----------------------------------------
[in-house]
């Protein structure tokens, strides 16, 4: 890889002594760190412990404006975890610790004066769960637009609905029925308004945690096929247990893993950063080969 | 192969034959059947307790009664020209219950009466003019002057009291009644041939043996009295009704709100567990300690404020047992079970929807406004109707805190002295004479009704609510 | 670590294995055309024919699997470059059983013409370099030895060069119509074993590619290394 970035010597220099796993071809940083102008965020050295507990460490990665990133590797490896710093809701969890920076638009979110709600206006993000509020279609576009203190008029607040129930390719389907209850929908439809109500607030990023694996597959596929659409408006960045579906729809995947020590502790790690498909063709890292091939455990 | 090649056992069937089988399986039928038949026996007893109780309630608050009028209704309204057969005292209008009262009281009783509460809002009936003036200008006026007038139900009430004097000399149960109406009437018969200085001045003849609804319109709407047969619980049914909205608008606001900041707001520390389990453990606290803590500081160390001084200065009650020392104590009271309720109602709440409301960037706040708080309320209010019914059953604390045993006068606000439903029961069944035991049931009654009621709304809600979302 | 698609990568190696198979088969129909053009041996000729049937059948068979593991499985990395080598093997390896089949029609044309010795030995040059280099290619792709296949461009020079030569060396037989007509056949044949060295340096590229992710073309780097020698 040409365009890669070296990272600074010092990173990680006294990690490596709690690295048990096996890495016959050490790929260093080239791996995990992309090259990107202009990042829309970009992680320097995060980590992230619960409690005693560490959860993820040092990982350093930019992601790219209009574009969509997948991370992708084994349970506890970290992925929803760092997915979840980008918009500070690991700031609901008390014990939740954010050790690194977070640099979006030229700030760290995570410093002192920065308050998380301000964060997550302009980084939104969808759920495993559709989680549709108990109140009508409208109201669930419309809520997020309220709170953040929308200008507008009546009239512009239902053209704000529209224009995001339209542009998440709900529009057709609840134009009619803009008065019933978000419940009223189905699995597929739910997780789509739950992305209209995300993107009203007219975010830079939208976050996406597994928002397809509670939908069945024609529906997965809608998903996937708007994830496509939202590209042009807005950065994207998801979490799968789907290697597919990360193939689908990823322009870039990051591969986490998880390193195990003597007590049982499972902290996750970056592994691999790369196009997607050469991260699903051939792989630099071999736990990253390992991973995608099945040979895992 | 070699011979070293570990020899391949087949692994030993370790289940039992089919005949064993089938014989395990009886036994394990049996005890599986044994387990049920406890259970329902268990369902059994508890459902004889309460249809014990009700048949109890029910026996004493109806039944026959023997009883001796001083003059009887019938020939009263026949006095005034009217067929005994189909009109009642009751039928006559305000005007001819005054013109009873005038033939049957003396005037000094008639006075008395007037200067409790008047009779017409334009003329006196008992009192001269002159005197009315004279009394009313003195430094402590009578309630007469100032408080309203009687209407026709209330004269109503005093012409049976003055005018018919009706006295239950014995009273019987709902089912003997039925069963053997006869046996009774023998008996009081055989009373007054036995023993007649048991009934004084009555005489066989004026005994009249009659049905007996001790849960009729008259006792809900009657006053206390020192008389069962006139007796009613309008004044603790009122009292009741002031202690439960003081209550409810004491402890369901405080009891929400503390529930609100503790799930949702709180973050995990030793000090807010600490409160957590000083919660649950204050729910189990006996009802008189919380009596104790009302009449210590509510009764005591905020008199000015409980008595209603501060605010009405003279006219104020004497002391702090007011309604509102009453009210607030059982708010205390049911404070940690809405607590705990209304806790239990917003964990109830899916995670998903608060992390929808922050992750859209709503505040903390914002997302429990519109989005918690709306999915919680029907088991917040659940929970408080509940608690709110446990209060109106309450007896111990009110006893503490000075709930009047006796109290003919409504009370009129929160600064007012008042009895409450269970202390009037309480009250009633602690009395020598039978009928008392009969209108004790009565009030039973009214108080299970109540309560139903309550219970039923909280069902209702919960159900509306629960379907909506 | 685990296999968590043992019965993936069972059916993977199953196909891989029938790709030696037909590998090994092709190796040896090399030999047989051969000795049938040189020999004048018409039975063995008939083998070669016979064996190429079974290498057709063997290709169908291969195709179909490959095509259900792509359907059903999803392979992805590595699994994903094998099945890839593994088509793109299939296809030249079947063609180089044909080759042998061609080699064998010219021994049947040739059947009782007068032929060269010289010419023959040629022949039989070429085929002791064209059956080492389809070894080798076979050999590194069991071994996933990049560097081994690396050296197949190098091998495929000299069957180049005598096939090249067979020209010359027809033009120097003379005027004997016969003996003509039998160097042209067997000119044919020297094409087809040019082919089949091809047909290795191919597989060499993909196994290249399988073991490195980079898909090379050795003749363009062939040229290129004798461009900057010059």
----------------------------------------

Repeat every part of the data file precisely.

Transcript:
[in-house]
């Protein structure tokens, strides 16, 4: 890889002594760190412990404006975890610790004066769960637009609905029925308004945690096929247990893993950063080969 | 192969034959059947307790009664020209219950009466003019002057009291009644041939043996009295009704709100567990300690404020047992079970929807406004109707805190002295004479009704609510 | 670590294995055309024919699997470059059983013409370099030895060069119509074993590619290394 970035010597220099796993071809940083102008965020050295507990460490990665990133590797490896710093809701969890920076638009979110709600206006993000509020279609576009203190008029607040129930390719389907209850929908439809109500607030990023694996597959596929659409408006960045579906729809995947020590502790790690498909063709890292091939455990 | 090649056992069937089988399986039928038949026996007893109780309630608050009028209704309204057969005292209008009262009281009783509460809002009936003036200008006026007038139900009430004097000399149960109406009437018969200085001045003849609804319109709407047969619980049914909205608008606001900041707001520390389990453990606290803590500081160390001084200065009650020392104590009271309720109602709440409301960037706040708080309320209010019914059953604390045993006068606000439903029961069944035991049931009654009621709304809600979302 | 698609990568190696198979088969129909053009041996000729049937059948068979593991499985990395080598093997390896089949029609044309010795030995040059280099290619792709296949461009020079030569060396037989007509056949044949060295340096590229992710073309780097020698 040409365009890669070296990272600074010092990173990680006294990690490596709690690295048990096996890495016959050490790929260093080239791996995990992309090259990107202009990042829309970009992680320097995060980590992230619960409690005693560490959860993820040092990982350093930019992601790219209009574009969509997948991370992708084994349970506890970290992925929803760092997915979840980008918009500070690991700031609901008390014990939740954010050790690194977070640099979006030229700030760290995570410093002192920065308050998380301000964060997550302009980084939104969808759920495993559709989680549709108990109140009508409208109201669930419309809520997020309220709170953040929308200008507008009546009239512009239902053209704000529209224009995001339209542009998440709900529009057709609840134009009619803009008065019933978000419940009223189905699995597929739910997780789509739950992305209209995300993107009203007219975010830079939208976050996406597994928002397809509670939908069945024609529906997965809608998903996937708007994830496509939202590209042009807005950065994207998801979490799968789907290697597919990360193939689908990823322009870039990051591969986490998880390193195990003597007590049982499972902290996750970056592994691999790369196009997607050469991260699903051939792989630099071999736990990253390992991973995608099945040979895992 | 070699011979070293570990020899391949087949692994030993370790289940039992089919005949064993089938014989395990009886036994394990049996005890599986044994387990049920406890259970329902268990369902059994508890459902004889309460249809014990009700048949109890029910026996004493109806039944026959023997009883001796001083003059009887019938020939009263026949006095005034009217067929005994189909009109009642009751039928006559305000005007001819005054013109009873005038033939049957003396005037000094008639006075008395007037200067409790008047009779017409334009003329006196008992009192001269002159005197009315004279009394009313003195430094402590009578309630007469100032408080309203009687209407026709209330004269109503005093012409049976003055005018018919009706006295239950014995009273019987709902089912003997039925069963053997006869046996009774023998008996009081055989009373007054036995023993007649048991009934004084009555005489066989004026005994009249009659049905007996001790849960009729008259006792809900009657006053206390020192008389069962006139007796009613309008004044603790009122009292009741002031202690439960003081209550409810004491402890369901405080009891929400503390529930609100503790799930949702709180973050995990030793000090807010600490409160957590000083919660649950204050729910189990006996009802008189919380009596104790009302009449210590509510009764005591905020008199000015409980008595209603501060605010009405003279006219104020004497002391702090007011309604509102009453009210607030059982708010205390049911404070940690809405607590705990209304806790239990917003964990109830899916995670998903608060992390929808922050992750859209709503505040903390914002997302429990519109989005918690709306999915919680029907088991917040659940929970408080509940608690709110446990209060109106309450007896111990009110006893503490000075709930009047006796109290003919409504009370009129929160600064007012008042009895409450269970202390009037309480009250009633602690009395020598039978009928008392009969209108004790009565009030039973009214108080299970109540309560139903309550219970039923909280069902209702919960159900509306629960379907909506 | 685990296999968590043992019965993936069972059916993977199953196909891989029938790709030696037909590998090994092709190796040896090399030999047989051969000795049938040189020999004048018409039975063995008939083998070669016979064996190429079974290498057709063997290709169908291969195709179909490959095509259900792509359907059903999803392979992805590595699994994903094998099945890839593994088509793109299939296809030249079947063609180089044909080759042998061609080699064998010219021994049947040739059947009782007068032929060269010289010419023959040629022949039989070429085929002791064209059956080492389809070894080798076979050999590194069991071994996933990049560097081994690396050296197949190098091998495929000299069957180049005598096939090249067979020209010359027809033009120097003379005027004997016969003996003509039998160097042209067997000119044919020297094409087809040019082919089949091809047909290795191919597989060499993909196994290249399988073991490195980079898909090379050795003749363009062939040229290129004798461009900057010059």